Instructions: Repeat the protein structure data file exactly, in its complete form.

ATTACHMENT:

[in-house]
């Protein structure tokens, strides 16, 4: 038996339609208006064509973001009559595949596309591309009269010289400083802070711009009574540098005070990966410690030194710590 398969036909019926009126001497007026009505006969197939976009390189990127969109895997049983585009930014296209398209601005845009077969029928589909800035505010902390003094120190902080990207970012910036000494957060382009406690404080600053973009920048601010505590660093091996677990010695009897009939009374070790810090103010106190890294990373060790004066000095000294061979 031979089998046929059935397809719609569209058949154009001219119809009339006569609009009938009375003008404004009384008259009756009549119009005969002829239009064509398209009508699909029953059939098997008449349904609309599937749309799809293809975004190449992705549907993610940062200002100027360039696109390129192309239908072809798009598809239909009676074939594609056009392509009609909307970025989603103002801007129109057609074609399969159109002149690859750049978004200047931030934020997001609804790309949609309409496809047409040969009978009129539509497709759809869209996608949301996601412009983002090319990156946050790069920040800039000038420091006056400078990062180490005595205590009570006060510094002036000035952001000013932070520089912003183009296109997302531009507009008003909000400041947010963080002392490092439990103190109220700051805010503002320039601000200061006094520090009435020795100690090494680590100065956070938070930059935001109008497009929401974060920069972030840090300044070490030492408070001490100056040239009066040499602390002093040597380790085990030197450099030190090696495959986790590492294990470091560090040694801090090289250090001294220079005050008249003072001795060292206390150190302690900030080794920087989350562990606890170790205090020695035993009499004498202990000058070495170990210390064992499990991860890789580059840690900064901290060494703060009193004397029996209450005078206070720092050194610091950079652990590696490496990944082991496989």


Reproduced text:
[in-house]
């Protein structure tokens, strides 16, 4: 038996339609208006064509973001009559595949596309591309009269010289400083802070711009009574540098005070990966410690030194710590 398969036909019926009126001497007026009505006969197939976009390189990127969109895997049983585009930014296209398209601005845009077969029928589909800035505010902390003094120190902080990207970012910036000494957060382009406690404080600053973009920048601010505590660093091996677990010695009897009939009374070790810090103010106190890294990373060790004066000095000294061979 031979089998046929059935397809719609569209058949154009001219119809009339006569609009009938009375003008404004009384008259009756009549119009005969002829239009064509398209009508699909029953059939098997008449349904609309599937749309799809293809975004190449992705549907993610940062200002100027360039696109390129192309239908072809798009598809239909009676074939594609056009392509009609909307970025989603103002801007129109057609074609399969159109002149690859750049978004200047931030934020997001609804790309949609309409496809047409040969009978009129539509497709759809869209996608949301996601412009983002090319990156946050790069920040800039000038420091006056400078990062180490005595205590009570006060510094002036000035952001000013932070520089912003183009296109997302531009507009008003909000400041947010963080002392490092439990103190109220700051805010503002320039601000200061006094520090009435020795100690090494680590100065956070938070930059935001109008497009929401974060920069972030840090300044070490030492408070001490100056040239009066040499602390002093040597380790085990030197450099030190090696495959986790590492294990470091560090040694801090090289250090001294220079005050008249003072001795060292206390150190302690900030080794920087989350562990606890170790205090020695035993009499004498202990000058070495170990210390064992499990991860890789580059840690900064901290060494703060009193004397029996209450005078206070720092050194610091950079652990590696490496990944082991496989």